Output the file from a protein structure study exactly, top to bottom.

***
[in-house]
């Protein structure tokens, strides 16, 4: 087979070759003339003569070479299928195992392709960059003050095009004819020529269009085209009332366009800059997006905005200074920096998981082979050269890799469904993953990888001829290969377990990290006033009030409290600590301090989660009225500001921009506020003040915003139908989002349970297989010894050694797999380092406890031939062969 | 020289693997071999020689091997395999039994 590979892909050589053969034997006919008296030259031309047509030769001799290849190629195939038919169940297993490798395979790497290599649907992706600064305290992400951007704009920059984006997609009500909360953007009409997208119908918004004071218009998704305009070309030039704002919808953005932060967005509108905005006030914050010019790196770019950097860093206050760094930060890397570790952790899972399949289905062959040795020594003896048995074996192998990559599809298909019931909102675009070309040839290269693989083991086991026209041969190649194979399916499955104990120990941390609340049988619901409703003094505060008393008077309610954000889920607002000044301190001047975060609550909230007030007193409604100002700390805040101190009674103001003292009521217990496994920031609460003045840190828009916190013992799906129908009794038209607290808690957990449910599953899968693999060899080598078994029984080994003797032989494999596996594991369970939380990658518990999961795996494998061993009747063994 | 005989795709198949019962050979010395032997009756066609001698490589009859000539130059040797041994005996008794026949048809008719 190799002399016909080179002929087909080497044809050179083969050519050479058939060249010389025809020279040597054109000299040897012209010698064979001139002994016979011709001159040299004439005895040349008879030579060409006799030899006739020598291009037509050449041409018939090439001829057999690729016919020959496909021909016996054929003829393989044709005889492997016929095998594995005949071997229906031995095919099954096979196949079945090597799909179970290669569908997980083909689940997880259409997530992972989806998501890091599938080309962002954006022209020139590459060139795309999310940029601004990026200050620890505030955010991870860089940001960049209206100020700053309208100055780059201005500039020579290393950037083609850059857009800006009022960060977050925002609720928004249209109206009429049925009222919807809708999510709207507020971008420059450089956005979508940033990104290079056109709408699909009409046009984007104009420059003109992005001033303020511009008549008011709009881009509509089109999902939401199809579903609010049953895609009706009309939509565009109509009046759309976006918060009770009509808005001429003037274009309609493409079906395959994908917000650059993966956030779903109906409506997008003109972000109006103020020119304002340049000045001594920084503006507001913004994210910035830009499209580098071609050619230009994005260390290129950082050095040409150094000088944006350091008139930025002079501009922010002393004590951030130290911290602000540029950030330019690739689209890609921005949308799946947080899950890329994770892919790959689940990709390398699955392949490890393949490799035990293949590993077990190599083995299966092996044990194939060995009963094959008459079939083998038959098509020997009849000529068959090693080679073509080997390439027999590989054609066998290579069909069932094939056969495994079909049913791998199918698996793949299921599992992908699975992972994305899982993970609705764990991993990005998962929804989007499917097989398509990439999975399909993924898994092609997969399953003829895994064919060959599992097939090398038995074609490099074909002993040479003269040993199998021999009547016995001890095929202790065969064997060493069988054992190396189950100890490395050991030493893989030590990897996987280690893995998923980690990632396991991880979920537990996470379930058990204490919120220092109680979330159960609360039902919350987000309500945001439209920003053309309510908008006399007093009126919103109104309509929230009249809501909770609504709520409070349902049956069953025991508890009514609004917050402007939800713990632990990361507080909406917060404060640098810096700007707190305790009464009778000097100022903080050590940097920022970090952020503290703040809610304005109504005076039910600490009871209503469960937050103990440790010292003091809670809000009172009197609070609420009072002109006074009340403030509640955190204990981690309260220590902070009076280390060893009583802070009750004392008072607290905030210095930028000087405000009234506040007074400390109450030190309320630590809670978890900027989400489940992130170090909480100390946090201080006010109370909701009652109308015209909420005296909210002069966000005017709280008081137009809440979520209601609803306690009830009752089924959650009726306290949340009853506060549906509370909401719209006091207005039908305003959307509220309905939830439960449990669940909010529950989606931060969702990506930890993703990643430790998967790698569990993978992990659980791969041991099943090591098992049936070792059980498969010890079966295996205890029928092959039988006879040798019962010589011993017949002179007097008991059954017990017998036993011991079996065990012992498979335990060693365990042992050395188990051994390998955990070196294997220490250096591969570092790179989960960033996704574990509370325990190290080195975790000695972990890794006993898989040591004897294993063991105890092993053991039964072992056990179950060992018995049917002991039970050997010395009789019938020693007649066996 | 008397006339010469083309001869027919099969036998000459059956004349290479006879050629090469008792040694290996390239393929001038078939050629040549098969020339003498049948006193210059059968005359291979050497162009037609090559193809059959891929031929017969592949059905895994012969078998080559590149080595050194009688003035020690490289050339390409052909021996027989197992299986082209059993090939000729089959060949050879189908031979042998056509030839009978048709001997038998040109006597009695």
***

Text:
[in-house]
């Protein structure tokens, strides 16, 4: 087979070759003339003569070479299928195992392709960059003050095009004819020529269009085209009332366009800059997006905005200074920096998981082979050269890799469904993953990888001829290969377990990290006033009030409290600590301090989660009225500001921009506020003040915003139908989002349970297989010894050694797999380092406890031939062969 | 020289693997071999020689091997395999039994 590979892909050589053969034997006919008296030259031309047509030769001799290849190629195939038919169940297993490798395979790497290599649907992706600064305290992400951007704009920059984006997609009500909360953007009409997208119908918004004071218009998704305009070309030039704002919808953005932060967005509108905005006030914050010019790196770019950097860093206050760094930060890397570790952790899972399949289905062959040795020594003896048995074996192998990559599809298909019931909102675009070309040839290269693989083991086991026209041969190649194979399916499955104990120990941390609340049988619901409703003094505060008393008077309610954000889920607002000044301190001047975060609550909230007030007193409604100002700390805040101190009674103001003292009521217990496994920031609460003045840190828009916190013992799906129908009794038209607290808690957990449910599953899968693999060899080598078994029984080994003797032989494999596996594991369970939380990658518990999961795996494998061993009747063994 | 005989795709198949019962050979010395032997009756066609001698490589009859000539130059040797041994005996008794026949048809008719 190799002399016909080179002929087909080497044809050179083969050519050479058939060249010389025809020279040597054109000299040897012209010698064979001139002994016979011709001159040299004439005895040349008879030579060409006799030899006739020598291009037509050449041409018939090439001829057999690729016919020959496909021909016996054929003829393989044709005889492997016929095998594995005949071997229906031995095919099954096979196949079945090597799909179970290669569908997980083909689940997880259409997530992972989806998501890091599938080309962002954006022209020139590459060139795309999310940029601004990026200050620890505030955010991870860089940001960049209206100020700053309208100055780059201005500039020579290393950037083609850059857009800006009022960060977050925002609720928004249209109206009429049925009222919807809708999510709207507020971008420059450089956005979508940033990104290079056109709408699909009409046009984007104009420059003109992005001033303020511009008549008011709009881009509509089109999902939401199809579903609010049953895609009706009309939509565009109509009046759309976006918060009770009509808005001429003037274009309609493409079906395959994908917000650059993966956030779903109906409506997008003109972000109006103020020119304002340049000045001594920084503006507001913004994210910035830009499209580098071609050619230009994005260390290129950082050095040409150094000088944006350091008139930025002079501009922010002393004590951030130290911290602000540029950030330019690739689209890609921005949308799946947080899950890329994770892919790959689940990709390398699955392949490890393949490799035990293949590993077990190599083995299966092996044990194939060995009963094959008459079939083998038959098509020997009849000529068959090693080679073509080997390439027999590989054609066998290579069909069932094939056969495994079909049913791998199918698996793949299921599992992908699975992972994305899982993970609705764990991993990005998962929804989007499917097989398509990439999975399909993924898994092609997969399953003829895994064919060959599992097939090398038995074609490099074909002993040479003269040993199998021999009547016995001890095929202790065969064997060493069988054992190396189950100890490395050991030493893989030590990897996987280690893995998923980690990632396991991880979920537990996470379930058990204490919120220092109680979330159960609360039902919350987000309500945001439209920003053309309510908008006399007093009126919103109104309509929230009249809501909770609504709520409070349902049956069953025991508890009514609004917050402007939800713990632990990361507080909406917060404060640098810096700007707190305790009464009778000097100022903080050590940097920022970090952020503290703040809610304005109504005076039910600490009871209503469960937050103990440790010292003091809670809000009172009197609070609420009072002109006074009340403030509640955190204990981690309260220590902070009076280390060893009583802070009750004392008072607290905030210095930028000087405000009234506040007074400390109450030190309320630590809670978890900027989400489940992130170090909480100390946090201080006010109370909701009652109308015209909420005296909210002069966000005017709280008081137009809440979520209601609803306690009830009752089924959650009726306290949340009853506060549906509370909401719209006091207005039908305003959307509220309905939830439960449990669940909010529950989606931060969702990506930890993703990643430790998967790698569990993978992990659980791969041991099943090591098992049936070792059980498969010890079966295996205890029928092959039988006879040798019962010589011993017949002179007097008991059954017990017998036993011991079996065990012992498979335990060693365990042992050395188990051994390998955990070196294997220490250096591969570092790179989960960033996704574990509370325990190290080195975790000695972990890794006993898989040591004897294993063991105890092993053991039964072992056990179950060992018995049917002991039970050997010395009789019938020693007649066996 | 008397006339010469083309001869027919099969036998000459059956004349290479006879050629090469008792040694290996390239393929001038078939050629040549098969020339003498049948006193210059059968005359291979050497162009037609090559193809059959891929031929017969592949059905895994012969078998080559590149080595050194009688003035020690490289050339390409052909021996027989197992299986082209059993090939000729089959060949050879189908031979042998056509030839009978048709001997038998040109006597009695």